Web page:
For the verb: "to think"

Simple Past: thought
Past Participle: thought

WordReference Random House Learner's Dictionary of American English © 2015
think1 /θɪŋk/USA pronunciation   v., thought/θɔt/USA pronunciation  think•ing, n. 

  • [not: be + ~-ing;
    no object]
    to have a conscious mind that can reason, remember, and make decisions:Descartes said, "I think, therefore I am,'' meaning that the capacity to think was central to what it means to be human.
  • [no object] to use one's mind in a reasoning way to make a decision about a given situation:Think carefully before you act.
  • to have a certain thing as the subject of one's thoughts: [no object]I was thinking about college the other day.[+ (that) clause]I was thinking that our college days were the best years of our lives.[used with quotations]"That's odd,'' Alice thought.[+ object]Think nice thoughts and go to sleep.
  • [+ of + object] to call something to one's conscious mind:to think of others less fortunate than we are.
  • to consider a possible action or plan: [no object]thinking about cutting her hair.[+ (that) clause]We think that we'll go back to Ithaca some day.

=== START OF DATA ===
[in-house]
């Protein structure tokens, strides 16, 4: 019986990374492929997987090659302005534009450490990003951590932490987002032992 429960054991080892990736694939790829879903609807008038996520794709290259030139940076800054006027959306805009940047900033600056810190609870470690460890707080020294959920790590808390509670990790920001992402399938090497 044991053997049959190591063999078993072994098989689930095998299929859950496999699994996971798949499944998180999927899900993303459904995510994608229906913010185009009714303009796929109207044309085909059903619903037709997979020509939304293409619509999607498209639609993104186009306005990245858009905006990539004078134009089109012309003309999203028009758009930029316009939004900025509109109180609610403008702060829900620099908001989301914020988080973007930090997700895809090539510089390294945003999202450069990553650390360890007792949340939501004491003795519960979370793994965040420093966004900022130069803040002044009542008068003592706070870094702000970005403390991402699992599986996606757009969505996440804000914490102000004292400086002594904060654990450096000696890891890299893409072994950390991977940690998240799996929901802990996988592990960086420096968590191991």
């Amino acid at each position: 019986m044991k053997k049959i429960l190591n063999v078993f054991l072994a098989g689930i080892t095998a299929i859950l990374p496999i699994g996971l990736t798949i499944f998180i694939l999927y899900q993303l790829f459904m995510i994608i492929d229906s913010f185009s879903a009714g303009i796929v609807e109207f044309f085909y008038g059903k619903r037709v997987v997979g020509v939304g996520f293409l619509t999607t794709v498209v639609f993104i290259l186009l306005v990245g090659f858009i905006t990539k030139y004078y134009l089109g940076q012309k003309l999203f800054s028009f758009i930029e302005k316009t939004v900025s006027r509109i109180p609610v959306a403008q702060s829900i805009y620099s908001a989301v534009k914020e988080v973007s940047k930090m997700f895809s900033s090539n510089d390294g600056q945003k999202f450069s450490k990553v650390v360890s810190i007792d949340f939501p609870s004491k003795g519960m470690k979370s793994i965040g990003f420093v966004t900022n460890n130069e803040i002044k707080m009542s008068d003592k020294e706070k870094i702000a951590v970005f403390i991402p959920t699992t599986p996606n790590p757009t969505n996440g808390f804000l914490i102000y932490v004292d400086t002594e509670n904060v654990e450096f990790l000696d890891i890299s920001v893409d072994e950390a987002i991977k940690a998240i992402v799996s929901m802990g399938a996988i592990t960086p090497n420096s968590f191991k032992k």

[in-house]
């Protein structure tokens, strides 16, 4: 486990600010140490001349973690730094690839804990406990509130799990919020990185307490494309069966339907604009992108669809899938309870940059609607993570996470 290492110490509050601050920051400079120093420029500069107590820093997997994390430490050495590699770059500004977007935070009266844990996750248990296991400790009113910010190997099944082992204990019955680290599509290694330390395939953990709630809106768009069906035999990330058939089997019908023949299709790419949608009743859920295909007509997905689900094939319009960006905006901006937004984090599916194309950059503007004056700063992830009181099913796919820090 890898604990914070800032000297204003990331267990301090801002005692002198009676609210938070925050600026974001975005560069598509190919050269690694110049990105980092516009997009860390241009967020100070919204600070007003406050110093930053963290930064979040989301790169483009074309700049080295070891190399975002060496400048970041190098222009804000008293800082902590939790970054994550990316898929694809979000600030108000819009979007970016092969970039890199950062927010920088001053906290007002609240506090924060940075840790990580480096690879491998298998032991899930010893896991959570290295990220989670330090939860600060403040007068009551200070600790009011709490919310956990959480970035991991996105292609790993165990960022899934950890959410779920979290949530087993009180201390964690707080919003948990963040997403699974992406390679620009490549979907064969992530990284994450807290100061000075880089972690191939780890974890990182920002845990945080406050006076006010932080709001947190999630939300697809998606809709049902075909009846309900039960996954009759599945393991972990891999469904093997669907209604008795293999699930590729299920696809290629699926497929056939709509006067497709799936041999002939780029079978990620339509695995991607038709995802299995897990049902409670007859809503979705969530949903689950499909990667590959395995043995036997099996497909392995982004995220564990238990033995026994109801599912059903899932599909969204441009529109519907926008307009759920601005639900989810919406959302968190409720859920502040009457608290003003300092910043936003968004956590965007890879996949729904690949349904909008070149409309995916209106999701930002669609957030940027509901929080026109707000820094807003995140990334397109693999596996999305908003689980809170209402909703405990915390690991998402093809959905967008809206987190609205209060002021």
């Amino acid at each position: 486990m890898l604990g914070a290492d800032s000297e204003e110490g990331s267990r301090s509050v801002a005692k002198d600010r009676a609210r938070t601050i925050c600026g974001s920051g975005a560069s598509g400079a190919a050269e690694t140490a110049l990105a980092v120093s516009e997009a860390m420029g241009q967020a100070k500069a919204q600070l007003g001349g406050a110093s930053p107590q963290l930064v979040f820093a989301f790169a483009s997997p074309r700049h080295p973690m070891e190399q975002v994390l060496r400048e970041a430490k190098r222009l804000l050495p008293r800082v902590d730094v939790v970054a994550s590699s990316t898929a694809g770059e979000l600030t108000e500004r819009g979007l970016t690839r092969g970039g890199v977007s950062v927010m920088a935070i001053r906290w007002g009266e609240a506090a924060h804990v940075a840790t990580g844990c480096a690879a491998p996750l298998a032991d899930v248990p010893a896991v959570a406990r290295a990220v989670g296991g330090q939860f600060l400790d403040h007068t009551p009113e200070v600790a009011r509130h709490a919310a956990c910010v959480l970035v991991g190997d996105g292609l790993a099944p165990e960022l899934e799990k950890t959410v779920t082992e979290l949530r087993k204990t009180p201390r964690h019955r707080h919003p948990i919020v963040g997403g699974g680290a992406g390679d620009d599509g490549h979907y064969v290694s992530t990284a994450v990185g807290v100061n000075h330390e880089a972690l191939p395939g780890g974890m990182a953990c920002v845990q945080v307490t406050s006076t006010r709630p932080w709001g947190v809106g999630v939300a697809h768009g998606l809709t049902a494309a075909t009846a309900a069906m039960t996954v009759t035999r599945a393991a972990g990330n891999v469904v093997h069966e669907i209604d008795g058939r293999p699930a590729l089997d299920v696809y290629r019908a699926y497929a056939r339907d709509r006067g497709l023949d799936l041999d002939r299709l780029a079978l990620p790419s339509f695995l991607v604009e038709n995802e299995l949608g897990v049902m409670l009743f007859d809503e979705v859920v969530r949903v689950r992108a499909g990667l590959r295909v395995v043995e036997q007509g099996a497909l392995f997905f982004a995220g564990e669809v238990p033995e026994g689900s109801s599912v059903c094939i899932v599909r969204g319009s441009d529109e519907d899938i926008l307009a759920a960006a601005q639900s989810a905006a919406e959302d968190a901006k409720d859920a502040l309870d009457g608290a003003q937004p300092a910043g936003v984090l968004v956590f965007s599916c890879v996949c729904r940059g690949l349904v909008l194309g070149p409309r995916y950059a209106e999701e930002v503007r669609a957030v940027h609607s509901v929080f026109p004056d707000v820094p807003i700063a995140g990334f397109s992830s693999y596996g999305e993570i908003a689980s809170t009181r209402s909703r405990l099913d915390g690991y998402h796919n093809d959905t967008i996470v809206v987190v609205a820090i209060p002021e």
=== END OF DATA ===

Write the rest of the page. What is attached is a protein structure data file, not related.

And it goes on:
• [+ of + object] to invent or conceive of something:to think of a plan.
  • [not: be + ~-ing; ~ + (that) clause] to have a belief or opinion:I think she is funny.
  • to consider a person or thing as indicated: [+ adjective + of + object]I only think well of her.[+ object + adjective]He thought me unkind.[+ object + noun]She thought him a total fool.
  • [+ to + verb] to anticipate or expect:I did not think to call you; I know I should have.
  • think over, to evaluate for possible action: [+ object + over]Think the deal over and call us tomorrow.[+ over + object]Think over her offer.
  • think through or out, to solve by thinking; come up with something by thinking: [+ through/out + object]to think through a problem.[+ object + through/out]to think a problem through.